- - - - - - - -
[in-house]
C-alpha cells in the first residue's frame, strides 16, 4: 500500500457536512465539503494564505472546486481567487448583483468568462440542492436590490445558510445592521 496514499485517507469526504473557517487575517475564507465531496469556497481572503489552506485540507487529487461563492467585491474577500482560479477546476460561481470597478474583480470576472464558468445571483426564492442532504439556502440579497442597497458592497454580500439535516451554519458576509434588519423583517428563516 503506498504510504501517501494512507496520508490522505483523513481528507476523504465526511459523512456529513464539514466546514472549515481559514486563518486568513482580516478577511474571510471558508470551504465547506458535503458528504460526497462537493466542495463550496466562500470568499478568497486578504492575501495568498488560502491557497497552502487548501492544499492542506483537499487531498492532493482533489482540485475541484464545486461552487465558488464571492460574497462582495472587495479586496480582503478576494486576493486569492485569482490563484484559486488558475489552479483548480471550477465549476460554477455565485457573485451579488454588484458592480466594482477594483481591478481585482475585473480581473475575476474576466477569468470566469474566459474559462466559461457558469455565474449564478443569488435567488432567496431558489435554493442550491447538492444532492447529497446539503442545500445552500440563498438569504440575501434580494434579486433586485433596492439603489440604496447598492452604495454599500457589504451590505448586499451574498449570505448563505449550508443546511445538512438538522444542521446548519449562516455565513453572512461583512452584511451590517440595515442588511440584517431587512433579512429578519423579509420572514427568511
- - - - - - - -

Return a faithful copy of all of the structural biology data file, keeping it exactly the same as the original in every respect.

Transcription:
[in-house]
C-alpha cells in the first residue's frame, strides 16, 4: 500500500457536512465539503494564505472546486481567487448583483468568462440542492436590490445558510445592521 496514499485517507469526504473557517487575517475564507465531496469556497481572503489552506485540507487529487461563492467585491474577500482560479477546476460561481470597478474583480470576472464558468445571483426564492442532504439556502440579497442597497458592497454580500439535516451554519458576509434588519423583517428563516 503506498504510504501517501494512507496520508490522505483523513481528507476523504465526511459523512456529513464539514466546514472549515481559514486563518486568513482580516478577511474571510471558508470551504465547506458535503458528504460526497462537493466542495463550496466562500470568499478568497486578504492575501495568498488560502491557497497552502487548501492544499492542506483537499487531498492532493482533489482540485475541484464545486461552487465558488464571492460574497462582495472587495479586496480582503478576494486576493486569492485569482490563484484559486488558475489552479483548480471550477465549476460554477455565485457573485451579488454588484458592480466594482477594483481591478481585482475585473480581473475575476474576466477569468470566469474566459474559462466559461457558469455565474449564478443569488435567488432567496431558489435554493442550491447538492444532492447529497446539503442545500445552500440563498438569504440575501434580494434579486433586485433596492439603489440604496447598492452604495454599500457589504451590505448586499451574498449570505448563505449550508443546511445538512438538522444542521446548519449562516455565513453572512461583512452584511451590517440595515442588511440584517431587512433579512429578519423579509420572514427568511